According to Pennsylvania law, performers younger than 18, like Keim, can't legally perform in establishments with a liquor license — unless they're students receiving instruction, are uncompensated, are under proper supervision and give notice to the Pennsylvania State Police Bureau of Liquor Control Enforcement ahead of time. But as the liquor code states, "persons over the age of eighteen (18) are permitted to perform as entertainers in licensed establishments [Id.]; whether a parent or guardian or someone over twenty-five (25) years old who qualifies as a ‘proper supervisor' would need to also be present depends upon the situation."
Opus One, which books shows at Club Café, Mr. Small's and Brillobox, essentially treats the 21-and-over venues as bars first and performance spaces second. Many of the all-ages policies employed by larger clubs lose their effectiveness in smaller venues. Though many local venues have implemented a segregated wristband or marker system to designate who can and cannot be served alcohol, the smaller bars would be highly inconvenienced to create such distinctions.
"For a tiny place like [Club Café], we can't separate an above-21 and an under-21 area," Mengel says. "And most of the same reasons why we can't allow minors are the same reasons why other bars on East Carson also can't allow minors."
But age restrictions aren't just limited to the smaller bar-venues in Pittsburgh. On rare occasions, Opus mandates a restriction for typically all-ages venues. In September 2012, for example, Nick Lowe played a 21-and-over show — at Mr. Small's. And in some cases, the cutoff isn't even the drinking age — last month's Skrillex show at Stage AE was limited to concertgoers 16 and over. Given the recent negative injury and health concerns associated with big EDM festivals, the move seems like a safeguard against similar incidents occurring here, but other shows within the genre haven't been restricted. Bassnecter and The Glitch Mob, two other electronic darlings, also played Stage AE in October — yet their shows were all ages.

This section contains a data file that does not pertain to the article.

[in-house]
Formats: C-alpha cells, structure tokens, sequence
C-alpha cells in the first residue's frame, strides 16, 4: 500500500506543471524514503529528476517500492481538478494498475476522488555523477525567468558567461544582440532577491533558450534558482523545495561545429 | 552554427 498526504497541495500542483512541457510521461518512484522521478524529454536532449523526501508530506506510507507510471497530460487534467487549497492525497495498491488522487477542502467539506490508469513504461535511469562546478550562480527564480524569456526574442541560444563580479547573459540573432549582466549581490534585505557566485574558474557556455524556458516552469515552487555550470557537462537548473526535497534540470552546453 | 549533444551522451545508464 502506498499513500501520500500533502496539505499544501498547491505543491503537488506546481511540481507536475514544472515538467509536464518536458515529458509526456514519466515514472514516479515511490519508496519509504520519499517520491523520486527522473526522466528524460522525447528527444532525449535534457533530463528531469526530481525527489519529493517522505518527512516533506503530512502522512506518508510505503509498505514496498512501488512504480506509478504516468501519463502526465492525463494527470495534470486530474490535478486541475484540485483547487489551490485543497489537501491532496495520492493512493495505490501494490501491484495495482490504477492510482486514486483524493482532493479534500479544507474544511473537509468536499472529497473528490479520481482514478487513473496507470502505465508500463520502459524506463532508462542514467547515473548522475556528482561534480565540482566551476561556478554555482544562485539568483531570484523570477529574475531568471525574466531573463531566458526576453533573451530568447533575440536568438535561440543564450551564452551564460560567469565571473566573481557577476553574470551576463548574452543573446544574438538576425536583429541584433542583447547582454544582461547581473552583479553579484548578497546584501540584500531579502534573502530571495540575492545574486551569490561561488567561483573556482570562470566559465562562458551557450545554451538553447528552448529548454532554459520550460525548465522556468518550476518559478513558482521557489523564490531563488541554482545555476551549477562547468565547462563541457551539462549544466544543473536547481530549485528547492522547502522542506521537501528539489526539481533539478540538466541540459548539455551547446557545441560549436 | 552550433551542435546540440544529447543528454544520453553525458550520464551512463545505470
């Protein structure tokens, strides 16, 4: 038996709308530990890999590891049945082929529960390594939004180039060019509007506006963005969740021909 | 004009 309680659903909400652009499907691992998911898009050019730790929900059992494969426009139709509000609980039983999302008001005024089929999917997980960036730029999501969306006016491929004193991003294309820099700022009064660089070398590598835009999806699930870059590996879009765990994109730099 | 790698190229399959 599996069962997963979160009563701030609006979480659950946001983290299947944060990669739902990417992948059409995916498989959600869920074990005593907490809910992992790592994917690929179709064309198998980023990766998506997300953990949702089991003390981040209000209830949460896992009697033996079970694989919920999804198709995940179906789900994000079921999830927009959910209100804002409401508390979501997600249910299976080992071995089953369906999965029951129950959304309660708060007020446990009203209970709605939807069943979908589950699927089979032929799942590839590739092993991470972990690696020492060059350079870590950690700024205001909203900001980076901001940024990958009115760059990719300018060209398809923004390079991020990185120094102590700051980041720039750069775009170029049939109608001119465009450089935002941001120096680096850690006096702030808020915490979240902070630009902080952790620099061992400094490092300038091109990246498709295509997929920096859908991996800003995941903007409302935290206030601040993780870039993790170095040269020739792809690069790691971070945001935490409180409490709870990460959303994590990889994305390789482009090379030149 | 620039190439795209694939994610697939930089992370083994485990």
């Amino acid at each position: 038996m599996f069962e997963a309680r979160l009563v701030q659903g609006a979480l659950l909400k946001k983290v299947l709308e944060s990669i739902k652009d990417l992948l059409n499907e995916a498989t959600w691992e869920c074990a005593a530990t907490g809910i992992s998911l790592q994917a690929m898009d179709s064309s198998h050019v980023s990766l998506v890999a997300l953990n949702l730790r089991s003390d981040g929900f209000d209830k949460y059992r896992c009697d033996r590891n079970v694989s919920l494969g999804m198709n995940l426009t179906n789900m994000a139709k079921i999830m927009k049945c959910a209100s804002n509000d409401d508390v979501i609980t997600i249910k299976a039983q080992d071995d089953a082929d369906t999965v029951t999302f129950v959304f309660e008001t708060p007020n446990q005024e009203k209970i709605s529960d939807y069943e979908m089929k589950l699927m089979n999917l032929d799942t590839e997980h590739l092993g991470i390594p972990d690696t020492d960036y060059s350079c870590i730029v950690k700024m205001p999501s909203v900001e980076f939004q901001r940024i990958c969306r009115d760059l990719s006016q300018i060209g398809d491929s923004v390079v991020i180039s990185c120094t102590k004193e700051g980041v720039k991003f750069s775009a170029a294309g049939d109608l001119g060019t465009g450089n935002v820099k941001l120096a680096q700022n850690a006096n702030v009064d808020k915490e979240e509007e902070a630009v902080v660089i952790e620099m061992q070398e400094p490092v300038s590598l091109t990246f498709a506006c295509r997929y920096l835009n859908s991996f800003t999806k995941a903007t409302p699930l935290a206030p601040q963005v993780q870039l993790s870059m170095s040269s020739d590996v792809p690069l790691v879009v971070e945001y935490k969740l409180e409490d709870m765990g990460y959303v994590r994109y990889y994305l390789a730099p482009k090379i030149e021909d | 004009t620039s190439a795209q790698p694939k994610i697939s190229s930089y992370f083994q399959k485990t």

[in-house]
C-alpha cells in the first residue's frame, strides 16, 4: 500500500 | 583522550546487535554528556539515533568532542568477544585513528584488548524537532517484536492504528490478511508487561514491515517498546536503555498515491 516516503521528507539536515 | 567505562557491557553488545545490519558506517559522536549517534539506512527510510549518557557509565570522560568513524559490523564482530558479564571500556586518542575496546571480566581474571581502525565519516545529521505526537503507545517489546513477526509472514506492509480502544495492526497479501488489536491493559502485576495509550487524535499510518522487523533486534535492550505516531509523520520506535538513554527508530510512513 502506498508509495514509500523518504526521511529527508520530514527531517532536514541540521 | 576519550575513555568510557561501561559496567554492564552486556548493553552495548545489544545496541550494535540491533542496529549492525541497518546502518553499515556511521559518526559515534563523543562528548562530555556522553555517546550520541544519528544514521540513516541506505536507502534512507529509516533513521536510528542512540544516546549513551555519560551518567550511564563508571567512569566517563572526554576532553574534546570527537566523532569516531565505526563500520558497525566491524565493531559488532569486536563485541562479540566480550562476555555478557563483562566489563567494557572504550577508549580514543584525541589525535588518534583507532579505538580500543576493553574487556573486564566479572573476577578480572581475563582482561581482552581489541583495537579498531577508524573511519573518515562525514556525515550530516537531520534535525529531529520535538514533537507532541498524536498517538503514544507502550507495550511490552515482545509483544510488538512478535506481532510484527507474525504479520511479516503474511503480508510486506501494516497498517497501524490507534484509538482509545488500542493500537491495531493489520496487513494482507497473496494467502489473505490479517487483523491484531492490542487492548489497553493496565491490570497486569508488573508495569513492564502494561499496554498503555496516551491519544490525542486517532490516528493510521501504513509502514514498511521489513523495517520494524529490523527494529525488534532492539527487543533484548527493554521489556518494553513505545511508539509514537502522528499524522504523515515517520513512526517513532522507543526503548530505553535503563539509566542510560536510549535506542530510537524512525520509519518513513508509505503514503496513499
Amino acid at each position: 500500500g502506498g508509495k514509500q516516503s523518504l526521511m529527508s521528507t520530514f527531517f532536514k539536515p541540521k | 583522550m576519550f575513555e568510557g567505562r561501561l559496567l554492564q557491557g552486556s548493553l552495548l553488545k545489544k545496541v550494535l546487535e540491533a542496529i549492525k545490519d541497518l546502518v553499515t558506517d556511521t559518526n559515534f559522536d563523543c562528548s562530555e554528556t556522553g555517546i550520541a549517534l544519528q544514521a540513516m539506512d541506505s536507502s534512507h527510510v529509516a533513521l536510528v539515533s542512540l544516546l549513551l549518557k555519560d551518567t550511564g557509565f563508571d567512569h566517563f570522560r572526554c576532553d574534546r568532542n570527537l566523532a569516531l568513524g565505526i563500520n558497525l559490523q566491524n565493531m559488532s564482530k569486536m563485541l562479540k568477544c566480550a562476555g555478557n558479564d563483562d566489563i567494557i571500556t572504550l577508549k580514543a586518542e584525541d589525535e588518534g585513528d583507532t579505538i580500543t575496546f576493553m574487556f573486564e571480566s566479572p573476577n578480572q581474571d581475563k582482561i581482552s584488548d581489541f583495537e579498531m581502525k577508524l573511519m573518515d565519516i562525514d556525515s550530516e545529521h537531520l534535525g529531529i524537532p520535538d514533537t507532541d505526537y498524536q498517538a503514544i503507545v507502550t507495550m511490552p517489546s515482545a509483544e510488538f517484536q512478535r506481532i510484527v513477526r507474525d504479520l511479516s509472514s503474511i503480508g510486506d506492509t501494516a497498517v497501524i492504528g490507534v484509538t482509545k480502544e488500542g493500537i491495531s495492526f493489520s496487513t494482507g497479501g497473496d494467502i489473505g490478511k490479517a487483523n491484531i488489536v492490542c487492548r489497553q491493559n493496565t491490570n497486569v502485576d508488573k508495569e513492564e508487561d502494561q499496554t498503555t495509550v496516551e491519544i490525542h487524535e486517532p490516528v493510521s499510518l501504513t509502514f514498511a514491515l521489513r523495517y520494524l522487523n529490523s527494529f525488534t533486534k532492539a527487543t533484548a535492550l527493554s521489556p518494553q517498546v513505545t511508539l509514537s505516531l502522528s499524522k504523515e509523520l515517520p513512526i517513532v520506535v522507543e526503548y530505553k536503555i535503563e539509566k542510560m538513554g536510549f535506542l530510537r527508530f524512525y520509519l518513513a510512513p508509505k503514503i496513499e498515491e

But according to Mengel, "it's usually the artist's decision to play an age-restricted show at a venue that is generally all-ages."
Despite the pretty cut-and-dried liquor code, one Pennsylvania father is actively lobbying to get the state law changed.
Todd Bedard, from just outside of Harrisburg in New Cumberland, used to take his 12-year-old son, Logan, to Pete's Olde Town Bar and Grille to perform. Logan played drums at Pete's for local musician Shea Quinn, but state police put an end to this, and the restaurant was fined $250.
After the fine, Bedard contacted his state representative, Sheryl Delozier — who also happened to see one of Logan's performances at Pete's — about easing the law to allow minor performers, if they're supervised by a parent or guardian and don't receive compensation. Bedard says that Delozier recognized the innocent nature of Logan's time at the establishment.
"She saw the performance and understood what we were doing — saw me drinking iced tea, and him drinking soda and doing homework between sets," Bedard says.
Delozier introduced House Bill 1943, which would relax the law, this January, but it never made it out of committee during the limited fall session. Bedard plans to meet with Delozier after the holiday break to see about reintroducing the bill in 2015.
Bedard stressed that he's simply asking for consistency in the law, since his son is legally permitted to eat in Pete's but violates the law once he gets on stage to perform. He doesn't see how Logan's situation should be any different from child actors performing in dinner theaters that serve alcohol — or even minors eating in a restaurant with their family.
"They're not supposed to serve my son whether he's playing music, or whether he's sitting with me in a restaurant," says Bedard. "That's not really going to change much."